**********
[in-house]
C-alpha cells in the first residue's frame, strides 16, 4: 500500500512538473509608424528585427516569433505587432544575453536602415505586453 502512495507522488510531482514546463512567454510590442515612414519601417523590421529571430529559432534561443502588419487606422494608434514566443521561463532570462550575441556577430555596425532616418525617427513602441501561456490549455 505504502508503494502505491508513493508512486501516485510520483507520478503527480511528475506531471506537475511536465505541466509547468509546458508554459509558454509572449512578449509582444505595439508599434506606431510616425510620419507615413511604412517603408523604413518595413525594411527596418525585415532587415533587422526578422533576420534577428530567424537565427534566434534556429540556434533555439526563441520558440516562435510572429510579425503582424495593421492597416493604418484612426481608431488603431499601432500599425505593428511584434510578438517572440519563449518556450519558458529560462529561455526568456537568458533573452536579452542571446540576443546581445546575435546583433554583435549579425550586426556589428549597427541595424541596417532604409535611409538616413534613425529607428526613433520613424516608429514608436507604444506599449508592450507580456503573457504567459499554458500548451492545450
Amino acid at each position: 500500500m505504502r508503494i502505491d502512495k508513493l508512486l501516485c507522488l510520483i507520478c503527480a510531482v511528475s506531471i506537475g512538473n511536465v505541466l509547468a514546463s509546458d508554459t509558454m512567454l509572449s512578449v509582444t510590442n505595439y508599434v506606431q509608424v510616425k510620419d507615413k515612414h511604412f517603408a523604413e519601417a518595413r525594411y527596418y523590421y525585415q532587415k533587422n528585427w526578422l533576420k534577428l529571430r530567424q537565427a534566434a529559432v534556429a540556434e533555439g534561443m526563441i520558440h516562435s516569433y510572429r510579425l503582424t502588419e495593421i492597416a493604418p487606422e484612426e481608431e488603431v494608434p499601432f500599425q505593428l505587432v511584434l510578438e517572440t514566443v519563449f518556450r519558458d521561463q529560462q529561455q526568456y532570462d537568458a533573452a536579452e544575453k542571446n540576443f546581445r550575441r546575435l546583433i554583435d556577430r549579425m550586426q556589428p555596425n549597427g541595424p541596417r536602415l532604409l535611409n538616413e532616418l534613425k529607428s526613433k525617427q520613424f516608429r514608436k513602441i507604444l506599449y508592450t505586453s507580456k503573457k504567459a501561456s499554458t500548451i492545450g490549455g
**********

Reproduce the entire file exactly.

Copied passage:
[in-house]
C-alpha cells in the first residue's frame, strides 16, 4: 500500500512538473509608424528585427516569433505587432544575453536602415505586453 502512495507522488510531482514546463512567454510590442515612414519601417523590421529571430529559432534561443502588419487606422494608434514566443521561463532570462550575441556577430555596425532616418525617427513602441501561456490549455 505504502508503494502505491508513493508512486501516485510520483507520478503527480511528475506531471506537475511536465505541466509547468509546458508554459509558454509572449512578449509582444505595439508599434506606431510616425510620419507615413511604412517603408523604413518595413525594411527596418525585415532587415533587422526578422533576420534577428530567424537565427534566434534556429540556434533555439526563441520558440516562435510572429510579425503582424495593421492597416493604418484612426481608431488603431499601432500599425505593428511584434510578438517572440519563449518556450519558458529560462529561455526568456537568458533573452536579452542571446540576443546581445546575435546583433554583435549579425550586426556589428549597427541595424541596417532604409535611409538616413534613425529607428526613433520613424516608429514608436507604444506599449508592450507580456503573457504567459499554458500548451492545450
Amino acid at each position: 500500500m505504502r508503494i502505491d502512495k508513493l508512486l501516485c507522488l510520483i507520478c503527480a510531482v511528475s506531471i506537475g512538473n511536465v505541466l509547468a514546463s509546458d508554459t509558454m512567454l509572449s512578449v509582444t510590442n505595439y508599434v506606431q509608424v510616425k510620419d507615413k515612414h511604412f517603408a523604413e519601417a518595413r525594411y527596418y523590421y525585415q532587415k533587422n528585427w526578422l533576420k534577428l529571430r530567424q537565427a534566434a529559432v534556429a540556434e533555439g534561443m526563441i520558440h516562435s516569433y510572429r510579425l503582424t502588419e495593421i492597416a493604418p487606422e484612426e481608431e488603431v494608434p499601432f500599425q505593428l505587432v511584434l510578438e517572440t514566443v519563449f518556450r519558458d521561463q529560462q529561455q526568456y532570462d537568458a533573452a536579452e544575453k542571446n540576443f546581445r550575441r546575435l546583433i554583435d556577430r549579425m550586426q556589428p555596425n549597427g541595424p541596417r536602415l532604409l535611409n538616413e532616418l534613425k529607428s526613433k525617427q520613424f516608429r514608436k513602441i507604444l506599449y508592450t505586453s507580456k503573457k504567459a501561456s499554458t500548451i492545450g490549455g